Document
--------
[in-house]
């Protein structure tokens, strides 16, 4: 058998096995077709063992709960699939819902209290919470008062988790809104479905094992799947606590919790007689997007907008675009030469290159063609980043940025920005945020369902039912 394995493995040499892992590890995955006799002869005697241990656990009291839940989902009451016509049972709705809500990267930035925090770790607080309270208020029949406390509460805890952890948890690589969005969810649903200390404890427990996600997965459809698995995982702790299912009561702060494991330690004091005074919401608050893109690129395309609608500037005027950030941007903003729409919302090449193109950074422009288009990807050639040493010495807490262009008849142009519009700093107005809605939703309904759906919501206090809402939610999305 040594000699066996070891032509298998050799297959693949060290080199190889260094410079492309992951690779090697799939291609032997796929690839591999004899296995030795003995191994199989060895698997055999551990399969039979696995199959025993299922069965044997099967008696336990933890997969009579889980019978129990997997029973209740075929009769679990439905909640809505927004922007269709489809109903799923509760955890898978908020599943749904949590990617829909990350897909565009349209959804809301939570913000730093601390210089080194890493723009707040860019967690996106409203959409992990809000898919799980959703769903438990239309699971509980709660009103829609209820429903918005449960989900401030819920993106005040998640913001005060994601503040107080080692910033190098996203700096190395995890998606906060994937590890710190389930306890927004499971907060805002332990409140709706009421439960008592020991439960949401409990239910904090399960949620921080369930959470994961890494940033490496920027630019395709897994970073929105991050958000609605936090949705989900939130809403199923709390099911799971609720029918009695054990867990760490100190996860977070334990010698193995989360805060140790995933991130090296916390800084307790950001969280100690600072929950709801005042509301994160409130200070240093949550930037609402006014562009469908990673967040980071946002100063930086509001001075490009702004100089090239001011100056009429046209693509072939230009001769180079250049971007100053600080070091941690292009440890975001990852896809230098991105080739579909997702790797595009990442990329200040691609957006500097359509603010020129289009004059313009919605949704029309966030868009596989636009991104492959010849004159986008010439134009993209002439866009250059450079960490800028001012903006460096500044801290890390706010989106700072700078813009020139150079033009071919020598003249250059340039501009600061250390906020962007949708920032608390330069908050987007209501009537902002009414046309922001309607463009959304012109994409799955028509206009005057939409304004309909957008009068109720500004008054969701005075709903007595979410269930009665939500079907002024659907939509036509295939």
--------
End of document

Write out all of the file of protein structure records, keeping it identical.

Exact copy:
[in-house]
């Protein structure tokens, strides 16, 4: 058998096995077709063992709960699939819902209290919470008062988790809104479905094992799947606590919790007689997007907008675009030469290159063609980043940025920005945020369902039912 394995493995040499892992590890995955006799002869005697241990656990009291839940989902009451016509049972709705809500990267930035925090770790607080309270208020029949406390509460805890952890948890690589969005969810649903200390404890427990996600997965459809698995995982702790299912009561702060494991330690004091005074919401608050893109690129395309609608500037005027950030941007903003729409919302090449193109950074422009288009990807050639040493010495807490262009008849142009519009700093107005809605939703309904759906919501206090809402939610999305 040594000699066996070891032509298998050799297959693949060290080199190889260094410079492309992951690779090697799939291609032997796929690839591999004899296995030795003995191994199989060895698997055999551990399969039979696995199959025993299922069965044997099967008696336990933890997969009579889980019978129990997997029973209740075929009769679990439905909640809505927004922007269709489809109903799923509760955890898978908020599943749904949590990617829909990350897909565009349209959804809301939570913000730093601390210089080194890493723009707040860019967690996106409203959409992990809000898919799980959703769903438990239309699971509980709660009103829609209820429903918005449960989900401030819920993106005040998640913001005060994601503040107080080692910033190098996203700096190395995890998606906060994937590890710190389930306890927004499971907060805002332990409140709706009421439960008592020991439960949401409990239910904090399960949620921080369930959470994961890494940033490496920027630019395709897994970073929105991050958000609605936090949705989900939130809403199923709390099911799971609720029918009695054990867990760490100190996860977070334990010698193995989360805060140790995933991130090296916390800084307790950001969280100690600072929950709801005042509301994160409130200070240093949550930037609402006014562009469908990673967040980071946002100063930086509001001075490009702004100089090239001011100056009429046209693509072939230009001769180079250049971007100053600080070091941690292009440890975001990852896809230098991105080739579909997702790797595009990442990329200040691609957006500097359509603010020129289009004059313009919605949704029309966030868009596989636009991104492959010849004159986008010439134009993209002439866009250059450079960490800028001012903006460096500044801290890390706010989106700072700078813009020139150079033009071919020598003249250059340039501009600061250390906020962007949708920032608390330069908050987007209501009537902002009414046309922001309607463009959304012109994409799955028509206009005057939409304004309909957008009068109720500004008054969701005075709903007595979410269930009665939500079907002024659907939509036509295939």